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A relational study of the Black middle classes and globalised White hegemony: Identities, interactions, and ideologies in the United States, United Kingdom, and South Africa

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jats:titleAbstract</jats:title>jats:pIn this paper, I explore the experiences of the Black middle classes across the United States, United Kingdom (UK), and South Africa. I argue that the similar experiences the Black middle classes face across these nations are not coincidental but represent the process of globalised White hegemony. Globalised White hegemony refers to how the middle class, transnationally, is often understood as a symbolic category informed by specific White norms, identifications, and practices. I explore globalised White hegemony through three areas of Black middle‐class experience: identity, interactions, and ideologies. Thus, I examine how across the UK, United States, and South Africa, the Black middle classes construct public identities according to White norms, encounter interactions through which their blackness negatively trumps their middle‐class status, and confront classed‐racialised ideologies, which construe the Black middle class as inauthentic. I argue in this paper that central to fleshing out the similarities in Black middle‐class experiences across the globe is engaging in relational sociology, which stresses the globalised nature of contemporary raciality.</jats:p>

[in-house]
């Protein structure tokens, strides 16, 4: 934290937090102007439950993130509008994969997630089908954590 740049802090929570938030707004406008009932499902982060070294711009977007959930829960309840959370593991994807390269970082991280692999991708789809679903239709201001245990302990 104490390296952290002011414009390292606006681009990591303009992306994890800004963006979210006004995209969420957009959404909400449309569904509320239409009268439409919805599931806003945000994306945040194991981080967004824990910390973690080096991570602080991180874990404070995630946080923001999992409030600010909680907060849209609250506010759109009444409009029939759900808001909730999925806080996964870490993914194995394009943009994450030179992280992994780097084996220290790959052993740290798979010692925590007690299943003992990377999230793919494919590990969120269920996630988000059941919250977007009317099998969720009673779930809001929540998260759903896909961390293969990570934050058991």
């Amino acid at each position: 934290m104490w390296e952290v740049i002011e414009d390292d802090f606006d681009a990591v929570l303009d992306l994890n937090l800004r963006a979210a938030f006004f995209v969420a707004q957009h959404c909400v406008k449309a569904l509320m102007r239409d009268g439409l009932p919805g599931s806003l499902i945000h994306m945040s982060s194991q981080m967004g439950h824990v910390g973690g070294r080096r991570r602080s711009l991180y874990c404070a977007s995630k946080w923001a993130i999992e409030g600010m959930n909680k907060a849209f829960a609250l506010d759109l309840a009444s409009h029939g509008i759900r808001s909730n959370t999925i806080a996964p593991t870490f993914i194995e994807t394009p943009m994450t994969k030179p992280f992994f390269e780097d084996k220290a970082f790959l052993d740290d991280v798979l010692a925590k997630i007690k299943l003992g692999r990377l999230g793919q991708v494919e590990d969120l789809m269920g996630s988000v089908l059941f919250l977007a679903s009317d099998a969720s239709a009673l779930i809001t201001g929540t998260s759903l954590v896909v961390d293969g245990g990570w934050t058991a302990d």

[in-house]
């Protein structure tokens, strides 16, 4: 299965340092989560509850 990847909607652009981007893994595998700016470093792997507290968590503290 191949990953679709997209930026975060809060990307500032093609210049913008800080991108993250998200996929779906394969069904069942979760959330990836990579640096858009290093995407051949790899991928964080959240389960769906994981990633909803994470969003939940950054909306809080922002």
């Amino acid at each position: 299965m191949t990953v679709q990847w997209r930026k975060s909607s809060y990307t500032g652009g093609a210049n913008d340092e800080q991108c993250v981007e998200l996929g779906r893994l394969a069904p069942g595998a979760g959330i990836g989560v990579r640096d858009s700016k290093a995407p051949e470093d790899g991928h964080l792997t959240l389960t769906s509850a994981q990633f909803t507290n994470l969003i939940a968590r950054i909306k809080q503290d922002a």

4410 Sociology, 44 Human Society

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